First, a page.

Yvette has her entire life in order. She has a husband, three kids, a dog, and a good relationship with her parents. Her biggest gripe is a mean neighbor full of complaints about Yvette’s barking dog. Cruella de Vil, as she is called, soon becomes a mystery to Yvette after a box is accidently delivered to Yvette’s house. After some time, and UPS repeatedly failing to pick it up, Yvette opens the box to see if the contents can be useful. This is when she learns that the box was meant to be delivered to Cruella. In going to Cruella’s house, Yvette is sucked into a horrifying tale that led her neighbor to become the reclusive, crazy woman that she is now.
While staying behind from Spring Break vacation, Yvette learns not only her neighbor’s story but secrets about her own life. Nothing is as it seems in her life, and she soon becomes reunited with family that she never knew she had.
Yvette learns that Cruella, also known as Mona, is in hiding from a once college professor turned lover, and eventually, captor. Mona made the first move to ruin her life when she left her long time fiancée in college to pursue her philosophy teacher, Ahmed. Ahmed turned out to be a crazy man working part time for the Taliban. He also claimed to be a scientist and focused his research on reasons people commit suicide. He captured people, typically women, to perform his experiments on.
Over just a few days, Yvette learns more about her family, where she came from, and the twin she never knew she had. She also learns about a large inheritance from a family member which raises more questions. It also leads her to wonder if she is being taken advantage of and manipulated as Mona once was; if her tale is true.
The Mystery Box was a real thriller, with a bulk of the action happening through the story Mona tells Yvette each afternoon. This didn’t detract from the flow of the story, only added a layer of mystery. Having the narration switch from Yvette thinking and talking to listening through Mona kept me on my toes and paying attention to what was going on more than I would have if there had been one narrator. It also allowed the reader to see where the character ended up without knowing their story until it slowly unfolded before their eyes.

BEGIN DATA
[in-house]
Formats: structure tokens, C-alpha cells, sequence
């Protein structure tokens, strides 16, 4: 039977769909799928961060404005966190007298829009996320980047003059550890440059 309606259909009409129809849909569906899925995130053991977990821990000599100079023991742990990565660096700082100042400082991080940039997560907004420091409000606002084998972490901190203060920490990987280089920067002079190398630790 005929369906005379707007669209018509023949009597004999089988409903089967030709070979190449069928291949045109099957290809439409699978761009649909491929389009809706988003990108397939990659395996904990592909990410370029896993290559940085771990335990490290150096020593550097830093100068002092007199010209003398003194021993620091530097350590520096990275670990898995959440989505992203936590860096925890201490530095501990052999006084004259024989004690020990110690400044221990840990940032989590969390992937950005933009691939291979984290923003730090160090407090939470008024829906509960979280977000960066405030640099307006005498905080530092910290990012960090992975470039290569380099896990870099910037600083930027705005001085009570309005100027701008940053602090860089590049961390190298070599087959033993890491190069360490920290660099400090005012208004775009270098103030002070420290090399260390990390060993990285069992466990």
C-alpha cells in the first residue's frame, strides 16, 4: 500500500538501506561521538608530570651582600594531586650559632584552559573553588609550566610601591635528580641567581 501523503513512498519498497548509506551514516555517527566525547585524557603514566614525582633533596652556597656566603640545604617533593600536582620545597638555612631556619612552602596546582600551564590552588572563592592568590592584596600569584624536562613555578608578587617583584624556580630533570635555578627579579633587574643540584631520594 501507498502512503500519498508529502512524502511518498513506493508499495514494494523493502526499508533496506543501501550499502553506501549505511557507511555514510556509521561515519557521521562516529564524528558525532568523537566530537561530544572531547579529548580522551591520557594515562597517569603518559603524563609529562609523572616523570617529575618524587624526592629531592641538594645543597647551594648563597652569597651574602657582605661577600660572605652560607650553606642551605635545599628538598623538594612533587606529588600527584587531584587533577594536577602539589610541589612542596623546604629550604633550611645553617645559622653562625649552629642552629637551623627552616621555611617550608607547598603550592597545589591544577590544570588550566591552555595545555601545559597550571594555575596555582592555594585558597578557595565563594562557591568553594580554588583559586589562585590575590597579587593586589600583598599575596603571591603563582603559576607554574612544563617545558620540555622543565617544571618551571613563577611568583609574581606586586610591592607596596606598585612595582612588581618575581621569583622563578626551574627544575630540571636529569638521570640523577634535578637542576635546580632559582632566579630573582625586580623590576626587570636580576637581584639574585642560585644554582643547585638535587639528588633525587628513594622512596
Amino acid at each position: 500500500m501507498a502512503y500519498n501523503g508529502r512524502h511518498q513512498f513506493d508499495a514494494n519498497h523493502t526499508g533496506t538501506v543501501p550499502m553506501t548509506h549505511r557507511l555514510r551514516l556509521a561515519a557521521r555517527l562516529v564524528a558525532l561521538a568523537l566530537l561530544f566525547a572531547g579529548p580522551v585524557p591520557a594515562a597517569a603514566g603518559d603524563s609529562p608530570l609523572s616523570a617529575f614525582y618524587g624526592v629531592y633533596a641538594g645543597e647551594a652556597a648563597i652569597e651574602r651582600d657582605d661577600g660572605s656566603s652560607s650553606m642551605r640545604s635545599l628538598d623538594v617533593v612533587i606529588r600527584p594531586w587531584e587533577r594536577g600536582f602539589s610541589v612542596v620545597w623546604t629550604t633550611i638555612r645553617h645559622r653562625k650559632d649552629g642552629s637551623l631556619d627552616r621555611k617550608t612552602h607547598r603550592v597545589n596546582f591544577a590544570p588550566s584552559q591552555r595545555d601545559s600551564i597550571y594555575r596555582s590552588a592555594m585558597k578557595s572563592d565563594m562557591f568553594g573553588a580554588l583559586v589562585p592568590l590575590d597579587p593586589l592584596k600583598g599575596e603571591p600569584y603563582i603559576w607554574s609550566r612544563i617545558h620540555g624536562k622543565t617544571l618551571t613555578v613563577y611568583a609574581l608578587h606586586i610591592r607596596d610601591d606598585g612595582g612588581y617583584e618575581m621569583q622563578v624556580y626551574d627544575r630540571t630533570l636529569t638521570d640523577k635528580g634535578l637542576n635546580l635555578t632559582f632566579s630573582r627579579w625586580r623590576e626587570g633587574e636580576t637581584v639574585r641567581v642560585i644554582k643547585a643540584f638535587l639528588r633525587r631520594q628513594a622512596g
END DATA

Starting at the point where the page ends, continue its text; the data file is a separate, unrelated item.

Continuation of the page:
In the beginning, the puzzle was simple; there was a box and Mona’s story. It seemed fairly straightforward. Slowly more pieces were added and it seemed as though these pieces couldn’t possibly be part of the same puzzle, just the stories of two people who happened to meet. Slowly, the reader was able to see the connections forming, no matter how unbelievable and unlikely.
I began to think about how I would feel if my entire world was tipped upside down the way Yvette’s was. Would I allow myself to possibly be conned simply because I wanted to believe, wanted something to be true? Could I turn my back on the possibility that I was being taken advantage of just to make myself happy? Would I ever truly be happy with this scenario? Truth be told, I probably would—allow it, not be happy. I would probably give a person the benefit of the doubt, simply because I could never scam someone else. I know it happens, but after getting to know someone, after trusting them, I just don’t see how they could follow through with such an awful plan.
I also found it odd that Yvette stays home from a family vacation to learn more about Mona. My first thought was, doesn’t her husband mind? Wouldn’t he be a little suspicious? I know I would be. I then saw the connection, whether the author intended it or not. Mona stayed behind from a Spring Break vacation with her fiancée. This is when her life took a turn in the wrong direction. Then, Yvette stays behind from a Spring Break vacation, and although her life didn’t turn in such a direction, it did turn.
Yvette seems to take everything that she learns about her family in perfect stride. I’m not sure that I would be so cool-headed if my life, and all of the beliefs about my family, were turned completely around. Even when Yvette learns a new fact, only to later learn that it isn’t completely true, she doesn’t lose her composure, she simply accepts it and moves on. She says that she is upset, but her actions are rarely frantic or irrational the way mine would be if I were truly upset and freaking out.
The ending to the story didn’t tie up all of the questions that I had about the plot. It also didn’t leave them untouched upon. The author simply left the reader to make their own determination about what happened. The fact is, the main character isn’t quite sure about motives by the end, so neither is the reader. This was a source of frustration for me. After investing time into a story, I like to know the outcome, not guess upon it for days to come. I’d like to believe that authors use this as a way to make a sequel. Unfortunately, this story doesn’t seem to leave room for much of a follow-up.
Eva Pohler appears to be an excellent story teller, and Magpies in Winter has been bumped up on my TBR list.